A recent survey from job site Glassdoor finds that today’s workers expect companies to take a stance on political and social issues. But in a country divided, is this likely to have a positive impact on the entire employee population?
The reasoning behind taking a stance seems logical enough; corporate activism has the potential to yield results. Nevertheless, workers responding to the Glassdoor survey may not have considered that the companies for which they work may not share their views.
As they’ve probably already learned, many of their coworkers have opposing points of view.
On Different Sides
Take climate change as an example – it’s one of the hot-button issues Glassdoor mentions in its survey.
According to the Yale Program on Climate Change Communication, a program of the Yale School of Forestry & Environmental Studies, 70 percent of American adults believe climate change is happening, while 12 percent do not (others are unsure).
Another hot-button issue, also mentioned in the Glassdoor survey, is immigration. Here, Americans differ greatly on solutions. For example, 64 percent of Americans oppose a border wall, according to the Pew Research Center, a nonpartisan think and fact tank.
If a company takes a stance on either one of these issues, or if discussions among coworkers ensue, there will likely be those for and those against a position.
When releasing survey findings, Dawn Lyon, chief reputation officer and senior vice president of global corporate affairs for Glassdoor, noted: “Employers should know that taking action is not a one-size-fits-all model. When determining how and when to engage on timely issues, it is important for employers to keep the company’s mission and core values top of mind to guide decisions.”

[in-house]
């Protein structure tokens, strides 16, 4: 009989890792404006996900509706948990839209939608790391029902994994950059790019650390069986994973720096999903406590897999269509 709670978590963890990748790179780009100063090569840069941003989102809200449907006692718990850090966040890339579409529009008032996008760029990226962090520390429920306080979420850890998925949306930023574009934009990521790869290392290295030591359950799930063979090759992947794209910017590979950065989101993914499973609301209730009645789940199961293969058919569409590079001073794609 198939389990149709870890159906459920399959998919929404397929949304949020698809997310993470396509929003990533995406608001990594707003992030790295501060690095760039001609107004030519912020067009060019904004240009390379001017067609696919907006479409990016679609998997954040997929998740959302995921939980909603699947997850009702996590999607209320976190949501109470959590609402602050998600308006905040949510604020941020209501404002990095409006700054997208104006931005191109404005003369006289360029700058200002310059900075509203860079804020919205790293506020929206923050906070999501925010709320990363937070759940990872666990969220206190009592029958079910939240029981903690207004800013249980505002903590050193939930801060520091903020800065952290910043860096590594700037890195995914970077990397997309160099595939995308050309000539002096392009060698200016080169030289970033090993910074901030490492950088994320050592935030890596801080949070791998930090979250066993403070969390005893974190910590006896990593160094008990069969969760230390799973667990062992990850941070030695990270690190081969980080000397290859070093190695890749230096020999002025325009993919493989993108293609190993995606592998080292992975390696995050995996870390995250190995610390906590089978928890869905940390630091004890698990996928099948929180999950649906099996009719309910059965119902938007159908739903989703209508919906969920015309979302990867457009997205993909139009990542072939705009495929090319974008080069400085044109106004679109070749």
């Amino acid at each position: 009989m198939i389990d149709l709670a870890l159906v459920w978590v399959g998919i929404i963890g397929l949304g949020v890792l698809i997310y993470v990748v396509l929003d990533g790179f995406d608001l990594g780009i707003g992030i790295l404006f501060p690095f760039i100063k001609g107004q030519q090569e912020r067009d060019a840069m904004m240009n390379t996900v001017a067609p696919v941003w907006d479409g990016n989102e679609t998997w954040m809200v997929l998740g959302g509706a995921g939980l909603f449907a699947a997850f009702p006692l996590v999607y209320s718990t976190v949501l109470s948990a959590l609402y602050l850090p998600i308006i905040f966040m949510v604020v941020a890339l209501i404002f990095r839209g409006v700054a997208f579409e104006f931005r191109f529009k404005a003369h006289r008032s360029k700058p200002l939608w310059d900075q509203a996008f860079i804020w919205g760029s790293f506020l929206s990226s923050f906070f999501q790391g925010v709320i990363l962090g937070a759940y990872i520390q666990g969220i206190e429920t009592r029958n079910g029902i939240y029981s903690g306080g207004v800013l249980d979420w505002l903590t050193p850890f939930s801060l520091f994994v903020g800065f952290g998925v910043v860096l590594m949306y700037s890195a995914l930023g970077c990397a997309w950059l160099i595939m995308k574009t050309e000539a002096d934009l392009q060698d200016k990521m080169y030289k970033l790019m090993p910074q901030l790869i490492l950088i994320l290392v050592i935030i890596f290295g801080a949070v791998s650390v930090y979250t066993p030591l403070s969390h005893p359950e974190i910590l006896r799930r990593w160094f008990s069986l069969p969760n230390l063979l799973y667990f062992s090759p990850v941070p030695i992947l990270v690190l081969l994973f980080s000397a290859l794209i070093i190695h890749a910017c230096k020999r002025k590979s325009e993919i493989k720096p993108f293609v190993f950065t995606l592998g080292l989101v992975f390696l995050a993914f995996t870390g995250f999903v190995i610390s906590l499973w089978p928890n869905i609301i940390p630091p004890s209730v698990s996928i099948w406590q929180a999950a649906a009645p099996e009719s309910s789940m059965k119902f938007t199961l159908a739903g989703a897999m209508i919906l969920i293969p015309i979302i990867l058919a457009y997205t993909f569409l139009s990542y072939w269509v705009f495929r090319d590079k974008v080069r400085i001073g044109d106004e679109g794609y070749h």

Company leaders ultimately decide if, when, and how to take a stance on hot-button political and social issues.
Meanwhile, they can find ways to get involved in issues that are not controversial, with the idea of finding common ground among members of the workforce at a time the nation is divided.
By supporting universal causes, companies become catalysts for change—and build camaraderie among employees.
Examples of where and how to become active include:
- Providing assistance to victims of hurricanes, floods, fires, and other disasters, and engaging employees in relief efforts.
- Participating in Earth Day community cleanup activities.
- Supporting Habitat for Humanity by sponsoring a homebuilding project, and encouraging employee participation.
- Helping to feed families in need by holding a company/community food drive and donating to a local food pantry or shelter.
- Giving holiday gifts to less fortunate children, through an organization like Marine Toys for Tots.
These and other activities help employees remain connected while working together.
|Paula Santonocito, Contributing Editor for Recruiting Daily Advisor, is a business journalist specializing in employment issues. She is the author of more than 1,000 articles on a wide range of human resource and career topics, with an emphasis on recruiting and hiring. Her articles have been featured in many global and domestic publications and information outlets, referenced in academic and legal publications as well as books, and translated into several languages.|